US Pharm. 2016;41(10):26-29.
ABSTRACT: Following the legislation that allowed the FDA to approve biosimilars in the United States, biological products that are similar to the reference product in terms of safety, purity, and potency are gradually entering the market. To date, only four biosimilars have been approved in the U.S. (Zarxio, Inflectra, Erelzi, and Amjevita), although many agents are currently undergoing trials and may soon become available. Pharmacists can facilitate the use of these products by engaging further with prescribers, patients, insurance companies, and the FDA.
Biological products have become a large part of healthcare delivery in the United States. Even though they account for <1% of all prescriptions dispensed in the U.S., they constitute 28% of prescription-drug spending.1 The number of billable therapeutic biologics increased from 80 in 2013 to about 96 in 2014, including older medications such as collagenase that were approved as far back as 1965.2 It is expected that the biologics market will increase at a rate of more than 20% per year, and that by 2025 more than 70% of New Drug Approvals would be biological products.3 The increasing use of these products underlines the need for cost control, especially for those agents that have enjoyed a lengthy period of exclusive use.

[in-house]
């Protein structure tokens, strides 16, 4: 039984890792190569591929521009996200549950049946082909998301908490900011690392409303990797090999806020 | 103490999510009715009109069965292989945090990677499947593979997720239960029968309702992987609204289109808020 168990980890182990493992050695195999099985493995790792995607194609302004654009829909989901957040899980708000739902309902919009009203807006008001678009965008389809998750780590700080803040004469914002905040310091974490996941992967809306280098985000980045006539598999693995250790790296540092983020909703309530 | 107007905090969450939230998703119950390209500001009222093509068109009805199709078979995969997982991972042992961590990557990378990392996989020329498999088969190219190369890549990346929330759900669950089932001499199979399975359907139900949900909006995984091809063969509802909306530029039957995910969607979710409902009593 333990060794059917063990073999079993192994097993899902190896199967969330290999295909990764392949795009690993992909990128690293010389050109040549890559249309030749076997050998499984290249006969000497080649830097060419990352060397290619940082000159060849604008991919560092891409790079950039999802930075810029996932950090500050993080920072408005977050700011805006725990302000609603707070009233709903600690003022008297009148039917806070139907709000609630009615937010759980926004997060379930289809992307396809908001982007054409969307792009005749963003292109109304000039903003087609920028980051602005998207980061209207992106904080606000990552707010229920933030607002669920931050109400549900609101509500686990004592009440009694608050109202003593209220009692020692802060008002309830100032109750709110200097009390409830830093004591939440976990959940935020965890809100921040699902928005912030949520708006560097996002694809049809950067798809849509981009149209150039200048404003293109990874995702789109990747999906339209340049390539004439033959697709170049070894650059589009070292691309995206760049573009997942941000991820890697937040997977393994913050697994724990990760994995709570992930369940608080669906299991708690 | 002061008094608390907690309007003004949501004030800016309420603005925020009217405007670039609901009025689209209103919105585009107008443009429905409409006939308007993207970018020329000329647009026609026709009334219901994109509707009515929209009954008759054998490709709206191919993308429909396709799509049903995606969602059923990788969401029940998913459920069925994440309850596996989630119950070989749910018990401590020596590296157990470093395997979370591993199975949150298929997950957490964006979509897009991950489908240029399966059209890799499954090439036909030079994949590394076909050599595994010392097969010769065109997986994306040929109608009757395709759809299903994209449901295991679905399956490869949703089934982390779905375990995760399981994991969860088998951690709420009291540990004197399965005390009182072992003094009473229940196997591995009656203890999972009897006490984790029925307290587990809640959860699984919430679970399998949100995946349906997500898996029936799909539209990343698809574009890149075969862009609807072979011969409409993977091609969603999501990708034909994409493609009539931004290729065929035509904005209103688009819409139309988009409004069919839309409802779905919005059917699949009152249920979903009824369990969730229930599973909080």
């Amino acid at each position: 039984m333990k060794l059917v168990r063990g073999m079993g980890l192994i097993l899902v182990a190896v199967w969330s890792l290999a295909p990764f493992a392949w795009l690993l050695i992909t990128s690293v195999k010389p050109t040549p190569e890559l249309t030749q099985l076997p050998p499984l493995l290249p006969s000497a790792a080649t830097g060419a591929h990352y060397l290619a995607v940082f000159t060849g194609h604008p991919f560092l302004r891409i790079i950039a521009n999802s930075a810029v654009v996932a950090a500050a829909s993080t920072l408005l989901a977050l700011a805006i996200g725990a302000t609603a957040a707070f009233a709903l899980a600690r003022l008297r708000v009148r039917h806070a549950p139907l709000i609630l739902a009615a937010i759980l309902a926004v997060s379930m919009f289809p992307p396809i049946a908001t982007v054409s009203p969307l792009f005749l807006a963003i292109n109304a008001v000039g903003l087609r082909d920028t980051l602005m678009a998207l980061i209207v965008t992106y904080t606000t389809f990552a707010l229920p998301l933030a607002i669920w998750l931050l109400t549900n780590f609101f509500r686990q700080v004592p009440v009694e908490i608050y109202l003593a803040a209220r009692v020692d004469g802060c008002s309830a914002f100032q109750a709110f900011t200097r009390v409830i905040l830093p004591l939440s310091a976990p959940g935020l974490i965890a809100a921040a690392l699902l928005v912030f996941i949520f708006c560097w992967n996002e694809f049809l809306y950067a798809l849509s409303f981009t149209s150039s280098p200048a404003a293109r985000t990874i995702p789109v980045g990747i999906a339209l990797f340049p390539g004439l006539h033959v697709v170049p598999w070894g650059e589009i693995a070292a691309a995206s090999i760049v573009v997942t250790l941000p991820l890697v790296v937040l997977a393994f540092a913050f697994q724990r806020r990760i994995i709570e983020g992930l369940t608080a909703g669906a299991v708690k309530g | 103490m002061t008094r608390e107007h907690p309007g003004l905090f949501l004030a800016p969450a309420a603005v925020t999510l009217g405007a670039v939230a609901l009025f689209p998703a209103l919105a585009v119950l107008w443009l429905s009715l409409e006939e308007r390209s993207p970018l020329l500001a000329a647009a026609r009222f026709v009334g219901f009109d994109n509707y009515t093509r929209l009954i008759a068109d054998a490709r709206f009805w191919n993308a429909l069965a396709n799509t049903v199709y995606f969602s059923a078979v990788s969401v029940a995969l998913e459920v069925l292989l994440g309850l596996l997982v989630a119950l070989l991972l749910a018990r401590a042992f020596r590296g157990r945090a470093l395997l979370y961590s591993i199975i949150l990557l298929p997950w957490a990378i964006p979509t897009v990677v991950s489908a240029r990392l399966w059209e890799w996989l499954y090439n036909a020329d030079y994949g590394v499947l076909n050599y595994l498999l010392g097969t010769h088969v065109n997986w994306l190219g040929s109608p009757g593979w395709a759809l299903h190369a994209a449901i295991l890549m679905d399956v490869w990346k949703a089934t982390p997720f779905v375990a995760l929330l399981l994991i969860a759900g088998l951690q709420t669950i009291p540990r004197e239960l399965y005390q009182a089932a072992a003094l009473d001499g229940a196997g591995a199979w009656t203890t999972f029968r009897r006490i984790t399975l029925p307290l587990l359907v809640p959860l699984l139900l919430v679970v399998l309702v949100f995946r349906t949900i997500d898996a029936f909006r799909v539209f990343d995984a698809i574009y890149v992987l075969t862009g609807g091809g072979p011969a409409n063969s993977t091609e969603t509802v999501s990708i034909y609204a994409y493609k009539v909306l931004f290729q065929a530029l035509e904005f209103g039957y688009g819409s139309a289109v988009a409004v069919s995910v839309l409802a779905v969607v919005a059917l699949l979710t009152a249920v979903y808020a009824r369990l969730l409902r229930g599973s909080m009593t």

Biologics are commonly used to treat autoimmune disorders, inflammatory diseases, and cancers. They can also be used in diagnostics; e.g., to predict genetic propensity to conditions such as Parkinson’s disease.4
Biosimilars are one of two types of biological products that have been designed to provide an alternative to currently marketed biologics, the other being known as interchangeables. An interchangeable biological product is biosimilar to an FDA-approved reference product and meets additional standards for interchangeability. An interchangeable biological product may be substituted for the reference product by a pharmacist without the intervention of the healthcare provider who prescribed the reference product.5
The Affordable Care Act made way for these biological products in 2010, allowing the FDA the authority to approve and regulate biosimilar products for marketing in the U.S.5 The Biologics Price Competition and Innovation Act of 2009 (BCPI Act), which was a part of this legislation, created a new abbreviated approval pathway under the Public Health Service Act for biological products that are shown to be biosimilar to or interchangeable with an FDA-approved biological product known as a reference product. The BCPI Act also provides for a 12-year exclusivity period from the date of first licensing of the reference product before approval of any biosimilar can occur. Furthermore, the FDA will not accept or consider potential applications for biosimilars until the fifth year after the approval of the reference product.5